Basi Reddy, J.
1. This is an appeal under section 116A of the Representation or the People Act, 1951 (hereinafter referred to as 'the Act') from the order of the Election Tribunal of Andhra Pradesh dated January 10, 1964, in Election petition No. 81 of 1962, whereby the election of the Communist candidate, Kondaveti Gurunath Reddy, to the Legislative Assembly of Andhra Pradesh from Chinnakondur constituency of Nalgonda District at the General Election held in February 1962, was set aside. A further prayer in the Election petition that the Congress candidate, Konda Lakshman Bapuji should be declared to have been duly elected, was however rejected. The Election Petition was filed by two voters of the constituency by names, V. Sesbaiah and G. Anantha Reddy, and to the Election Petition the three candidates who had contested the election, namely, Kondaveti Gurunath Reddy, Konda Lakshman Bapuji, and Gummakala Narayan Reddy who stood on the Congress, Communisl and Swatantra tickefs, were impleaded as Respondents 1, 2 and 3 respectively. In this appeal we shall, for the sake of convenience refer to the parties as they were arrayed before the Election Tribunal. Polling took place on February 19, 1962 and the result of the poll was announced on February 26. Respondent-1 secured 20,967 votes, Respondent-2, 20,411 votes; Respondent-3, 1,454 votes and there were 2,087 invalid votes. Respondent-1 was, therefore, declared as duly elected. Subsequently the petitioners filed the present Election Petition questioning the election of Respondent-1 on the main ground that he and his agents had resorted to various corrupt practices during the election. The principal corrupt practices alleged were bribery, undue influence and appeal to voters on the basis of caste and community, falling within the mischief of Subsections 1, 2 and 3 of Section 123 of the Act. As many as 22 instances of bribery, 16 instances of undue influence and 35 instances of caste appeal were alleged in the Election Petition. Respondent-1 in his turn filed a Recrimination Petition against Respondent-2 alleging various corrupt practices by the latter and his agents.
2. After a protracted trial, in which a mass of oral and documentary evidence was let in by the parties, the Tribunal, after carefully sifting and weighing the evidence, held as proved beyond reasonable doubt four instances or bribery by treating the electors to sendhi or toddy two instances of undue influence by intimidating the voters and two instances of caste appeal to wean away the voters, while holding that the other allegations in the Election Petition and the allegations in the Recrimination Petition had not been substantiated. In the result, the Tribunal declared the election of Respondent-1 to be void but declined to declare Respondent-2 as having been duly elected.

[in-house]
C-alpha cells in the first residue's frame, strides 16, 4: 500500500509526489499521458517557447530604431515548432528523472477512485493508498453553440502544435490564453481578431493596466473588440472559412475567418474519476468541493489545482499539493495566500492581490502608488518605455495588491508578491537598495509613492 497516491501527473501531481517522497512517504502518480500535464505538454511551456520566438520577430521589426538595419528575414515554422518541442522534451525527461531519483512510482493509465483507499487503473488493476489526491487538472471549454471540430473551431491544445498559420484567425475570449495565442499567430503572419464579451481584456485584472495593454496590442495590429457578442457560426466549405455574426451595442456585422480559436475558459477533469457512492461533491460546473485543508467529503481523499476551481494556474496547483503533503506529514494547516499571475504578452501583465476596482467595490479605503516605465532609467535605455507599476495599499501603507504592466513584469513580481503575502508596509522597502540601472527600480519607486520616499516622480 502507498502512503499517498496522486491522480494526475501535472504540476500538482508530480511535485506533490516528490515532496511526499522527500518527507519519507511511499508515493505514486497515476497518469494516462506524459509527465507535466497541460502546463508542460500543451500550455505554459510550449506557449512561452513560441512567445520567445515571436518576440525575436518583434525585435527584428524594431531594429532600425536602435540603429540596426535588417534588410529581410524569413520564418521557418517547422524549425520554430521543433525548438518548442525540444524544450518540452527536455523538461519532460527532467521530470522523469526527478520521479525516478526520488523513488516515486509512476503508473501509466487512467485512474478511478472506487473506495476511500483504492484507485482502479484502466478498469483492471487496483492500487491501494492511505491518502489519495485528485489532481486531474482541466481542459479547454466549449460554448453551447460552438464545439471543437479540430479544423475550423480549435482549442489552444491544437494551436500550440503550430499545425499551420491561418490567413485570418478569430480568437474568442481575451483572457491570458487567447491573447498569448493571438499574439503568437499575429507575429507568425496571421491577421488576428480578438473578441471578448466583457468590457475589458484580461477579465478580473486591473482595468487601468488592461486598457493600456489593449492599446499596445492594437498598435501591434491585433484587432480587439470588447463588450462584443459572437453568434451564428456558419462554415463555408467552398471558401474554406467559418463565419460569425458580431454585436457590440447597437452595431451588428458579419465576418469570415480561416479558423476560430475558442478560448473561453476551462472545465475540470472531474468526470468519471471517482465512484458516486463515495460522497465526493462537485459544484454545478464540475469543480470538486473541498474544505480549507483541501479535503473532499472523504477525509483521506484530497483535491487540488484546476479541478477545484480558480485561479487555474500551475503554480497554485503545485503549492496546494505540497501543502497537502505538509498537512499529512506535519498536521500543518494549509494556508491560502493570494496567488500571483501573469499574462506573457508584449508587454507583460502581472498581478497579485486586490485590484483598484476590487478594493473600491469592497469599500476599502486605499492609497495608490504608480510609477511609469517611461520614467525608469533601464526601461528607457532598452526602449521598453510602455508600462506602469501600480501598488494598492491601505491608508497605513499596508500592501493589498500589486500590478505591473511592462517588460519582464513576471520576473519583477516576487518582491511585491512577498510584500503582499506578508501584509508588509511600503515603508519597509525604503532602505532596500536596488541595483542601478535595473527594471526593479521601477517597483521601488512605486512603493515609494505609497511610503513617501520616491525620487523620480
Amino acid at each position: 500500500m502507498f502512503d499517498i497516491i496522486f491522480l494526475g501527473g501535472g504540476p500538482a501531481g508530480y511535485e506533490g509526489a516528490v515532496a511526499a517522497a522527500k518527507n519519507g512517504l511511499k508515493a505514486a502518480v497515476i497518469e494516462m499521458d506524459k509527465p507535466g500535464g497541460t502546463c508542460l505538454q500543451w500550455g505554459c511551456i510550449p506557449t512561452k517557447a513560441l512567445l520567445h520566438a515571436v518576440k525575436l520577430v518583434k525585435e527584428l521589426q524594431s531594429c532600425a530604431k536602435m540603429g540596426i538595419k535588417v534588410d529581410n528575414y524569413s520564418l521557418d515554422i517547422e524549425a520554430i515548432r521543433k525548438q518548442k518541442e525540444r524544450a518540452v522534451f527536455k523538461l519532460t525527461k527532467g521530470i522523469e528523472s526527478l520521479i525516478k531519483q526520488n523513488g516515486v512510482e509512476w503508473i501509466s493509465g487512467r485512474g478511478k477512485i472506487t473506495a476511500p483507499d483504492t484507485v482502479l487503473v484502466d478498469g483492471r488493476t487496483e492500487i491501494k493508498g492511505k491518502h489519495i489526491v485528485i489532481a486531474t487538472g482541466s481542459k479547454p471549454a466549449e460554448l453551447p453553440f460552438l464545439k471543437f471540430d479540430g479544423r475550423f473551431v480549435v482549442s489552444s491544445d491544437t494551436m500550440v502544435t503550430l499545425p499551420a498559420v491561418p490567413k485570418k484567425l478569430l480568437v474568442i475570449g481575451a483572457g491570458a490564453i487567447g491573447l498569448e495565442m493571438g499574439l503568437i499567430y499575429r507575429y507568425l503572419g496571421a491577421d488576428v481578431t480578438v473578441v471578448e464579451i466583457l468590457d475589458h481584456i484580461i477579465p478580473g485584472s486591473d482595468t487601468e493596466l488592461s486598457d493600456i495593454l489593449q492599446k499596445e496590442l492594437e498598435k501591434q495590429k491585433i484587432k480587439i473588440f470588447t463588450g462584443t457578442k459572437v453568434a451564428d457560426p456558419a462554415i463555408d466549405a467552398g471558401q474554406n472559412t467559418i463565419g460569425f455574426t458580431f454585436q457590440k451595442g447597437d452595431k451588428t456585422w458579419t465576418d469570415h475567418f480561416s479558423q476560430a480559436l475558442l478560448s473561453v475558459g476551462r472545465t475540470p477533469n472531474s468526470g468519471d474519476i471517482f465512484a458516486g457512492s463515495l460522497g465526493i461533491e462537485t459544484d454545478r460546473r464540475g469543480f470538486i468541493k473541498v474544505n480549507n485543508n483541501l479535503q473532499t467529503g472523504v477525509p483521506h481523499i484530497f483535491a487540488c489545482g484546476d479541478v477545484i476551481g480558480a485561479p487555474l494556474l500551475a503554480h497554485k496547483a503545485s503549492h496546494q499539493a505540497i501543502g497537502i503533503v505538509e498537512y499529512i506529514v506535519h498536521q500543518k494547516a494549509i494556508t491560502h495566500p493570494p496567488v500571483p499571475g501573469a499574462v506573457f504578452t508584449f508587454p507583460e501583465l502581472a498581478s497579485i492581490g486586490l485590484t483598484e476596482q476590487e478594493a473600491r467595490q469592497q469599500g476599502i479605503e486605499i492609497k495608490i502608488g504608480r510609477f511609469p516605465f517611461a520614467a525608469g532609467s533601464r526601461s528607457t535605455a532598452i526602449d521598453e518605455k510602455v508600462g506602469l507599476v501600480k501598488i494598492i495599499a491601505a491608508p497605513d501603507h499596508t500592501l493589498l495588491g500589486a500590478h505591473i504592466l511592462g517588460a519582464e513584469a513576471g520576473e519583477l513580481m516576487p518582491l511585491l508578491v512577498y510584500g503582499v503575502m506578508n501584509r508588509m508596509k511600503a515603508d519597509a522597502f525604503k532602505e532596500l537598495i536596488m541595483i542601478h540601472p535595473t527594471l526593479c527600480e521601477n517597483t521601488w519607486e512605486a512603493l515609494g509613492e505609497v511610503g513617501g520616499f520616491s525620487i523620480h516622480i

3. In this appeal, Mr. Raghuvir, the learned Advocate for the appellant-Respondent-1, took us through the material portions of the record and contended that the findings of the Tribunal are vitiated by an incorrect appreciation of the relevant evidence.
4. Before examining the evidence in the light of the comments made upon it, it is necessary to have a clear and precise idea as to the standard of proof required in an election petition where corrupt practices are alleged. Should the standard of proof be as high as in a criminal case or is it enough if the standard is as in a civil case? In other words, is a charge of corrupt practice to be proved beyond reasonable doubt or by a mere balance of probability? The use of a convenient catch-word like 'quasi-criminal' with respect to charges of corrupt practice, is of little practical assistance in evaluating evidence in an election case. The application of a yardstick which is half criminal and half civil, however attractive in theory, would involve in actual practice a very difficult mental feat on the part of a judge of fact. The truth of the matter is that there is no half-way house; it has to be the one or the other. Whatever may be the position in England and America, fortunately so far as our country is concerned, all these legal niceties are rendered academic by a recent pronouncement of the Supreme Court, laying down in clear and emphatic terms that the measure and standard of proof in an election case are the same as in a criminal case. In Jagdev Singh v. Pratap Singh, : 6SCR750 188 this is what their Lordships said:
'It may be remembered that in the trial of an election petition, the burden of proving that the election of a successful candidate is liable to be set aside on the plea that he was responsible directly or through his agents for corrupt practices at the election, lies heavily upon the applicant to establish his case, and unless it is established in both its branches i.e., the commission of acts which the law regards as corrupt, and the responsibility of the successful candidate directly or through his agents or with his consent for its practice not by mere preponderance of probability, but by cogent and reliable evidence beyond any reasonable doubt, the petition must fail. The evidence may be examined bearing this approach to the evidence in mind.'
5. The next question is whether in the trial of an election petition, it is permissible to act on the testimony of an accomplice uncorroborated in material particulars by independent evidence of a direct or circumstantial nature. In our opinion, once the standard of proof in an election petition is assimilated to that in a criminal case, and inasmuch as by Section 90(2) of the Act, the provisions of the Indian Evidence Act are made applicable in all respects to the trial of an election petition, it would follow as a necessary corollary that as a salutary rule of practice, though not as a rigid rule of law, a finding of guilty on a charge of corrupt practice, should not normally be based on the uncorroborated testimony of an accomplice, be he a direct participant in the corrupt practice or one who had aided or abetted the commission of that corrupt practice; and further, that corroboration must come from an independent source, that is to say, the evidence of one accomplice would not be sufficient, as a rule, to corroborate the evidence of another.
6. While it is true that the purity of the election process must be safeguarded, yet if an impression gains ground that the election of a successful candidate is liable to be set aside on the tainted evidence of persons who are in the position of accomplices, it may encourage the subornation of witnesses, and the remedy may prove to be worse than the disease. In this context, an observation of Lord Atkin in W. C. Macdonald v. Fred Latimer, AIR 1929 PC 15 at 18 in a civil action founded upon fraud, is apposite: